This past Sunday, I took part in one of my new annual traditions – the Angkor Wat Half Marathon. Now, before I continue…I have one confession. I didn’t actually compete in the 21KM race, but I did compete in the 10KM category. Every year, I underestimate two factors. The first of which is that running 10KM’s is a lot harder than it seems (especially without training) and second of which is just how judgmental I can be.

Altogether, this year’s Angkor Wat Half Marathon drew in more than 6,000 participants from more than 50 countries across a range of events including, 21KM half marathon, 10KM run, and 3KM fun run. There really is something a little special and spectacular at watching the sun rise over Angkor Wat with a community of a few thousand others, all in the name of sport and fun.

I went up to Siem Reap with some friends and families who adopted me into their group and as a single person, there’s something nice about having time with family – even if it’s not your own family as such.

But enough of all the feel good stuff, back to the nitty gritty and the crux of this blog post – prejudice.

That’s right. I struggle with prejudices and judging others – as I’m sure you do, as well as every other breathing human being on the planet. But there’s something about competition and being better than others, where I was forced to come to terms with my own thoughts and preconceptions about others.

Let me say this. I am somewhat of a competitive person. If I think I can win or beat you, I will certainly try my best. So, when I’m out there running 10KM, I size everyone up and think to myself, well, surely I can run this faster than them. I’m 24. I’m fit. I’m healthy. I can do this.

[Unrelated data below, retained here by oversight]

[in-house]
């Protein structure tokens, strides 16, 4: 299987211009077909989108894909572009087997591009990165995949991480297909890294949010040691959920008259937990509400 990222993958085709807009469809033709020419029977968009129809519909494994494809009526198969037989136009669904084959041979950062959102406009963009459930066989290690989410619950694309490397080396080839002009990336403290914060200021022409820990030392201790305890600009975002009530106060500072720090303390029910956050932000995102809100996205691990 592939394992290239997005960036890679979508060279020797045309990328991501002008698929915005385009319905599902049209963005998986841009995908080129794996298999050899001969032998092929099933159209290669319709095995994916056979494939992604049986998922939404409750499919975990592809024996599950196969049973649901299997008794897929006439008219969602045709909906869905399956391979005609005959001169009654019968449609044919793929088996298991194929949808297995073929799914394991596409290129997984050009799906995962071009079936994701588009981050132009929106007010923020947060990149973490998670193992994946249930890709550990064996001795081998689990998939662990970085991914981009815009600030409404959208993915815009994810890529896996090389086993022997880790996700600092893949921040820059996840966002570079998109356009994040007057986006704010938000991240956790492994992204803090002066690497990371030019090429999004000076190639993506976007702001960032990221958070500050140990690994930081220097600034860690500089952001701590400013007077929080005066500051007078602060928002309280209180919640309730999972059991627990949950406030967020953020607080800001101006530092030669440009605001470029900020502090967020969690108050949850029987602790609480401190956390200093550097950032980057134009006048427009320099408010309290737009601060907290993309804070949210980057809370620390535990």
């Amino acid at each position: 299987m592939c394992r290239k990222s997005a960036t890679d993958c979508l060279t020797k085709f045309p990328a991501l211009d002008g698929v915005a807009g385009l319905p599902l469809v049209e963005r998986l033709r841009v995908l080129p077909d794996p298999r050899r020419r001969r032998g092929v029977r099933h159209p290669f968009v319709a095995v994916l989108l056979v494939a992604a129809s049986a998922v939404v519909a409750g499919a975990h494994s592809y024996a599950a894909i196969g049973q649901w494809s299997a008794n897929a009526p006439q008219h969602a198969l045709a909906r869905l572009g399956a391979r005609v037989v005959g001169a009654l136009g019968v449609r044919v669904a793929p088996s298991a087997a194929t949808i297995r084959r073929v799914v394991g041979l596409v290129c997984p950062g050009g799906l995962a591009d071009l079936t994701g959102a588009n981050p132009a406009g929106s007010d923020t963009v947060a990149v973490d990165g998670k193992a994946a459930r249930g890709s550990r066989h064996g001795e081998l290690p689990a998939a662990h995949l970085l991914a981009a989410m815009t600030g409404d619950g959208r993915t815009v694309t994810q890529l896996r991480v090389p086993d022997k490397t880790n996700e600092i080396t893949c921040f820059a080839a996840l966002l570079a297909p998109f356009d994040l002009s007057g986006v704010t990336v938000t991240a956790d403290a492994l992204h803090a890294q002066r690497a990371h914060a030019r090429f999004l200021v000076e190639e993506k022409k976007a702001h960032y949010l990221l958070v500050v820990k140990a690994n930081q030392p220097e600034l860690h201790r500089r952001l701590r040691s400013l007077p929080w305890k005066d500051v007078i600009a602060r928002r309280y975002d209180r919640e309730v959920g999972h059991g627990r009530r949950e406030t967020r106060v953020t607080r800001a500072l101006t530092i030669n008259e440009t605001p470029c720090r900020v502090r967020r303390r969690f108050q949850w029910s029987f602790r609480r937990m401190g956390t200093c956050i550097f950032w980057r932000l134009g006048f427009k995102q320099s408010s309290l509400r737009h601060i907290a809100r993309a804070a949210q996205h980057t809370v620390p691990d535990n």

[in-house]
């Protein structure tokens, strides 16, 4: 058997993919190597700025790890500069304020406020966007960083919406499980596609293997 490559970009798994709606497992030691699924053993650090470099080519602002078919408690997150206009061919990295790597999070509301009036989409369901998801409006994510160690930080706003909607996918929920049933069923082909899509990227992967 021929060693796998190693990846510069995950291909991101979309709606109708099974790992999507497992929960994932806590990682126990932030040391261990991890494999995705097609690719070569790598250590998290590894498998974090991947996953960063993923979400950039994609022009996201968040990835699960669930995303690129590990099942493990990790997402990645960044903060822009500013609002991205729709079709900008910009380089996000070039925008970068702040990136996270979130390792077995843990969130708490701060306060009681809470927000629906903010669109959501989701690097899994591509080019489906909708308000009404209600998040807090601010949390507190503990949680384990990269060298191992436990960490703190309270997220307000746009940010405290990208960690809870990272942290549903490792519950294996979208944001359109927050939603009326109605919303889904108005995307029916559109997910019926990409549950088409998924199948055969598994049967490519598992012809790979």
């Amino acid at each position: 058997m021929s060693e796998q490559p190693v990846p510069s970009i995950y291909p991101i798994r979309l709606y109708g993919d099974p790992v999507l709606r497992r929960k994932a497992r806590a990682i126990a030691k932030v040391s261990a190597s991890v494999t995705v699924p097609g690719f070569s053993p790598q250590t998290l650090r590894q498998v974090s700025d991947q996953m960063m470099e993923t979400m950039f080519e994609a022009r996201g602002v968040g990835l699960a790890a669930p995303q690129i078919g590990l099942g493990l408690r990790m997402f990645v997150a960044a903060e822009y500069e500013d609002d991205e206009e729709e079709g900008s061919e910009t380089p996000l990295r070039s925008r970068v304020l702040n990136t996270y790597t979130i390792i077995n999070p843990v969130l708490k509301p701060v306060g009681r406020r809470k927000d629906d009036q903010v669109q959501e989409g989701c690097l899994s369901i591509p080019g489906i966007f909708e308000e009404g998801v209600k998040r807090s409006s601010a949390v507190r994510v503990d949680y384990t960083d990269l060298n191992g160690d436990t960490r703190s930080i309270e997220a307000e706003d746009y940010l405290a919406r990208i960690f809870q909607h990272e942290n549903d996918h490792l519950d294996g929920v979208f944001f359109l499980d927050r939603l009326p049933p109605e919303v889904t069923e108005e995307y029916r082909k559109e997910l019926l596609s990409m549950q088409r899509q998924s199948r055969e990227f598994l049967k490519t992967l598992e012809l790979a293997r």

And then the race begins. And I’m out in the crowd, pacing myself. And I snake my way through, trying to get ahead of those who have already begun to slow down. And then as I hit the 4KM mark, I begin to notice the runners who have already hit the halfway point and are now running back to the starting line.

When I see whose at the start of the line, I’m not surprised. These people look like they know what they’re doing. But then, as I begin to notice the next crop of runners, my jaw drops a little. There’s a man in his 70’s. There’s an amputee. There’s a young kid. There’s an older lady. There’s a blind woman and her guide. And they all whizz by me. Twenty minutes ago, I thought I knew it all. I thought I could tell, just from looking at people who I could and couldn’t beat.

But I was wrong. And now I was faced with the reality that I was far more prejudicial and biased, at least in this situation, than I would have ever wanted to admit.

At the end of the race, I clocked in at 61 minutes, which I was actually quite happy with. What I wasn’t quite so impressed with were my thoughts. So, I walked away from the 17th Angkor Wat races with two lessons. The first of which is train in advance. But more importantly, lesson number 2, don’t judge a book by its cover. The next time you feel prejudice and judgement take hold – run away from it! And run fast!

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